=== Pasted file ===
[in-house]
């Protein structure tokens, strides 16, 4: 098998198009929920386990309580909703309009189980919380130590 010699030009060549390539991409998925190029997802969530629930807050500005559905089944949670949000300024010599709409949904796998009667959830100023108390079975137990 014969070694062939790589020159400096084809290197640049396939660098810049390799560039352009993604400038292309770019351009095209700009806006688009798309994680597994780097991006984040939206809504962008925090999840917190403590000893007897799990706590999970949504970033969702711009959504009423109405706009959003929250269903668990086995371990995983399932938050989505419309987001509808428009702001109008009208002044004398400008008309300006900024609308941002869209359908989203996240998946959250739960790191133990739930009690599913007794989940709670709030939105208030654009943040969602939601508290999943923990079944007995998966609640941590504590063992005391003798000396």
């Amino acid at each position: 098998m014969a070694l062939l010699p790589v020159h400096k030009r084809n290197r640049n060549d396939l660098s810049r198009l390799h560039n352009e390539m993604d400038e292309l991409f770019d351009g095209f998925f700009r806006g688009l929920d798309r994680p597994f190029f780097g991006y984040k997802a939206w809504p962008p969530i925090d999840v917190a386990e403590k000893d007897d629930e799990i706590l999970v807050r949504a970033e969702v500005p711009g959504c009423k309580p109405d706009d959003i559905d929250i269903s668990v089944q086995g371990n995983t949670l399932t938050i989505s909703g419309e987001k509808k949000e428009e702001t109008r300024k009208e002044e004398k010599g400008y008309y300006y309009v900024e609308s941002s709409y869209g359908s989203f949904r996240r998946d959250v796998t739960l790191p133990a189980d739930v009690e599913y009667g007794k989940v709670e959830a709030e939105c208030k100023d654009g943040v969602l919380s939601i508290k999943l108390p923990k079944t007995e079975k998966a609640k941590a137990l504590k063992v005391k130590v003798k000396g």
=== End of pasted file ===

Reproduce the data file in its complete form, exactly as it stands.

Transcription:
[in-house]
């Protein structure tokens, strides 16, 4: 098998198009929920386990309580909703309009189980919380130590 010699030009060549390539991409998925190029997802969530629930807050500005559905089944949670949000300024010599709409949904796998009667959830100023108390079975137990 014969070694062939790589020159400096084809290197640049396939660098810049390799560039352009993604400038292309770019351009095209700009806006688009798309994680597994780097991006984040939206809504962008925090999840917190403590000893007897799990706590999970949504970033969702711009959504009423109405706009959003929250269903668990086995371990995983399932938050989505419309987001509808428009702001109008009208002044004398400008008309300006900024609308941002869209359908989203996240998946959250739960790191133990739930009690599913007794989940709670709030939105208030654009943040969602939601508290999943923990079944007995998966609640941590504590063992005391003798000396």
């Amino acid at each position: 098998m014969a070694l062939l010699p790589v020159h400096k030009r084809n290197r640049n060549d396939l660098s810049r198009l390799h560039n352009e390539m993604d400038e292309l991409f770019d351009g095209f998925f700009r806006g688009l929920d798309r994680p597994f190029f780097g991006y984040k997802a939206w809504p962008p969530i925090d999840v917190a386990e403590k000893d007897d629930e799990i706590l999970v807050r949504a970033e969702v500005p711009g959504c009423k309580p109405d706009d959003i559905d929250i269903s668990v089944q086995g371990n995983t949670l399932t938050i989505s909703g419309e987001k509808k949000e428009e702001t109008r300024k009208e002044e004398k010599g400008y008309y300006y309009v900024e609308s941002s709409y869209g359908s989203f949904r996240r998946d959250v796998t739960l790191p133990a189980d739930v009690e599913y009667g007794k989940v709670e959830a709030e939105c208030k100023d654009g943040v969602l919380s939601i508290k999943l108390p923990k079944t007995e079975k998966a609640k941590a137990l504590k063992v005391k130590v003798k000396g």